Cellulosic ethanol producer announced today that it landed an $80 million loan guarantee from the U.S. Department of Agriculture to fund construction of a new wood-chip processing plant in Georgia, slated to open in 2010. The deal, which falls under the biofuel provisions of the much-discussed 2008 Farm Bill, is essentially a promise that the department will cover the loan if Range can’t; it also lowers the cost of the project and interest rates.

This isn’t the first time Broomfield, Colo.-based Range has tapped federal sources for financing, having already received a $76 million grant from the Department of Energy to break ground in November 2007. The plant, expected to produce 100 million gallons of ethanol each year, is behind schedule so far, even though cash hasn’t been in short supply — Range raised $100 million in early 2008 from Passport Capital, BlueMountain, Khosla Ventures, Leaf Clean Energy Company and Pacific Capital Group. Still, it remains far ahead of competitors Coskata and Verenium, both of which have facilities of their own in the hopper.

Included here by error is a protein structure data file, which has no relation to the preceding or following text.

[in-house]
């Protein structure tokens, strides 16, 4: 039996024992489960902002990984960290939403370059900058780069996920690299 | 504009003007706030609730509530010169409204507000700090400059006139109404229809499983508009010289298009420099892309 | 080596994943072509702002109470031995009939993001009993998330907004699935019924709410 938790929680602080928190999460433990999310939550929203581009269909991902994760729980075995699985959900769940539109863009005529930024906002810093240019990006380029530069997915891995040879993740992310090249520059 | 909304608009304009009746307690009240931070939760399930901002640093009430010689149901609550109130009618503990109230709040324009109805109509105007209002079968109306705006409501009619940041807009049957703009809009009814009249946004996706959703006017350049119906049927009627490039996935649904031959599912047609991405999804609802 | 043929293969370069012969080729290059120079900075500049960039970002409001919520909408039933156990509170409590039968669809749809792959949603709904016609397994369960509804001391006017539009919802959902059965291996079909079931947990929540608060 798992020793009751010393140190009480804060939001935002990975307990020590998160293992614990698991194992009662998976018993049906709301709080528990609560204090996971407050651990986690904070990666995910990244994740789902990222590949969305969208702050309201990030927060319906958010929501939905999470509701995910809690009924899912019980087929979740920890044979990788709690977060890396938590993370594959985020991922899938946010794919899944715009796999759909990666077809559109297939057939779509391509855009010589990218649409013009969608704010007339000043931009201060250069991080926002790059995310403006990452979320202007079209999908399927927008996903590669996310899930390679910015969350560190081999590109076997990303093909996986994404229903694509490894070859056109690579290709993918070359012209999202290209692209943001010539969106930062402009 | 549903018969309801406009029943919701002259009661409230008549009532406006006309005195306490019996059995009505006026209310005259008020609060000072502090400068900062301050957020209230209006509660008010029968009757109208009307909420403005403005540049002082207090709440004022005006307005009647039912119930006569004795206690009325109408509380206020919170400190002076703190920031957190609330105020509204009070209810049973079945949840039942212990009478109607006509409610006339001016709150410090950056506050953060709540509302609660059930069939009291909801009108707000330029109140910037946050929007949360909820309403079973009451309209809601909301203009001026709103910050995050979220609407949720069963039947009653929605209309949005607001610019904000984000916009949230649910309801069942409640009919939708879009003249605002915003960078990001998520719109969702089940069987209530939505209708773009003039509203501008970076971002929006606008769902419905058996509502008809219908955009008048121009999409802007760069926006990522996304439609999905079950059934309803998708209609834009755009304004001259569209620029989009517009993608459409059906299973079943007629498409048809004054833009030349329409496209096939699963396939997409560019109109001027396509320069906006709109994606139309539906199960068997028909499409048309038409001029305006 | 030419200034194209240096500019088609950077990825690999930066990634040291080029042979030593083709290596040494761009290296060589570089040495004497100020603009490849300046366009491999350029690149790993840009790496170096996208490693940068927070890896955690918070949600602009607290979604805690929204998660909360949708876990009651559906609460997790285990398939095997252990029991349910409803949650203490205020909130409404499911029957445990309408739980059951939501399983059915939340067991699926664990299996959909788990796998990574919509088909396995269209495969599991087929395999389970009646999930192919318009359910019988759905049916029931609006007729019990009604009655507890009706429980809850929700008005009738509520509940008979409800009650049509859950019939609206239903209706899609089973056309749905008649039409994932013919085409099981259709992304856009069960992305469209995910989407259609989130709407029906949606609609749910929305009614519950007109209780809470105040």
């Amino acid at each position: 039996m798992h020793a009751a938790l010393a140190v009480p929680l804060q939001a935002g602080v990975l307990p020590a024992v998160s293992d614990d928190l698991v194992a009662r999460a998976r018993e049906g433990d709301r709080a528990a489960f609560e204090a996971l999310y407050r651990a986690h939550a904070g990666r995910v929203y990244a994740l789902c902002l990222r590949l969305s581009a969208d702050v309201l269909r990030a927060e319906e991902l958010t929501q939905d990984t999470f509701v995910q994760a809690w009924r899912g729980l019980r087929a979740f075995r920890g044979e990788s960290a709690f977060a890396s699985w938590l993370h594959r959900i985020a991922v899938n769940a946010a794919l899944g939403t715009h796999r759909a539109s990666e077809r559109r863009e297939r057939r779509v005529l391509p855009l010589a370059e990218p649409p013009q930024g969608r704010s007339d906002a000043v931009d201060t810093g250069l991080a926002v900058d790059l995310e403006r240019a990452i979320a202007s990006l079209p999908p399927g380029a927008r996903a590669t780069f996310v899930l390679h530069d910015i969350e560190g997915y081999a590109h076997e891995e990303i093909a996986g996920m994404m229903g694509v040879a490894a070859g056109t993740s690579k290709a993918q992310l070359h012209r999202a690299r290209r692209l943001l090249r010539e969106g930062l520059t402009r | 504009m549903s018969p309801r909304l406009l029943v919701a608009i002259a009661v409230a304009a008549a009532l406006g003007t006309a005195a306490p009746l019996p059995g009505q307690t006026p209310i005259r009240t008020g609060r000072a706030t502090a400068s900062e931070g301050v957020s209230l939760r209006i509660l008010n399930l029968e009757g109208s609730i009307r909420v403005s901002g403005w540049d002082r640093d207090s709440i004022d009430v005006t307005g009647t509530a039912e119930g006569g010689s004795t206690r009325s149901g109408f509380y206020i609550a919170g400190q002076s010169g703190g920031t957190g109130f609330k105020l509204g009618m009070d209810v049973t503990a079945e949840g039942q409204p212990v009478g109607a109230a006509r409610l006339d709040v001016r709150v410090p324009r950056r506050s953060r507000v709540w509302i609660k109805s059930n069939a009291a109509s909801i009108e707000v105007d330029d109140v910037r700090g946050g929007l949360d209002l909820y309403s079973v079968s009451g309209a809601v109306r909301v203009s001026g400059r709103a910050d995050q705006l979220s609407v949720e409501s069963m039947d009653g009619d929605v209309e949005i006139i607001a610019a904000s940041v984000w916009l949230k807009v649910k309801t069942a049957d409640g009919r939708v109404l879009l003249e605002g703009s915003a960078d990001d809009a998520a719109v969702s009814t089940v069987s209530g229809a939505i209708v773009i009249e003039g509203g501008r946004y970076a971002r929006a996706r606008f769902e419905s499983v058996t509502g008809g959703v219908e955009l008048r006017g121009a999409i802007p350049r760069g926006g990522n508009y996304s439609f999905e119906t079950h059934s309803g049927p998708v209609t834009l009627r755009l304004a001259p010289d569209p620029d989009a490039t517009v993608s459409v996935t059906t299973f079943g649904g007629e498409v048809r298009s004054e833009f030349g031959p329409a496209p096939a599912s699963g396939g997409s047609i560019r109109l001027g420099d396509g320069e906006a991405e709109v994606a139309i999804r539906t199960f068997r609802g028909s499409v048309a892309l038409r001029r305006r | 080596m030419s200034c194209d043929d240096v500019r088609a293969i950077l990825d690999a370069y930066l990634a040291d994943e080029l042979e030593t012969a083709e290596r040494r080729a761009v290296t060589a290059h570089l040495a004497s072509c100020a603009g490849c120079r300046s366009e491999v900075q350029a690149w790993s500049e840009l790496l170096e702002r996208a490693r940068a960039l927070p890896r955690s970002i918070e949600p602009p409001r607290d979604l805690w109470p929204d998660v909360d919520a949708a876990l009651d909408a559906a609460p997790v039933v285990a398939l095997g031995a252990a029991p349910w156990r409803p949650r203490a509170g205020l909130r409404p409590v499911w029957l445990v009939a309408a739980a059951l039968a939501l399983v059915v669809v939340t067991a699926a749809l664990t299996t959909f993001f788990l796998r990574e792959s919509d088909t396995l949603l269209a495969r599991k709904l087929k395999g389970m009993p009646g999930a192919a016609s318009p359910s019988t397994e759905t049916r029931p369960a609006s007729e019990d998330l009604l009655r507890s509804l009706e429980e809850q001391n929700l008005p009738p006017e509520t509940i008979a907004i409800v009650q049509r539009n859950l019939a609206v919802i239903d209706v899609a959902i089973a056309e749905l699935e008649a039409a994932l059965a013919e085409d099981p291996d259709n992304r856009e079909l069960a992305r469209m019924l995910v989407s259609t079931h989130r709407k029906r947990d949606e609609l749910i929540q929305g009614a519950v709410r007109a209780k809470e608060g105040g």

The relevant stipulations in the Farm Bill state that companies developing non-corn-based biofuels can apply for up to $250 million for first-wave plants and projects.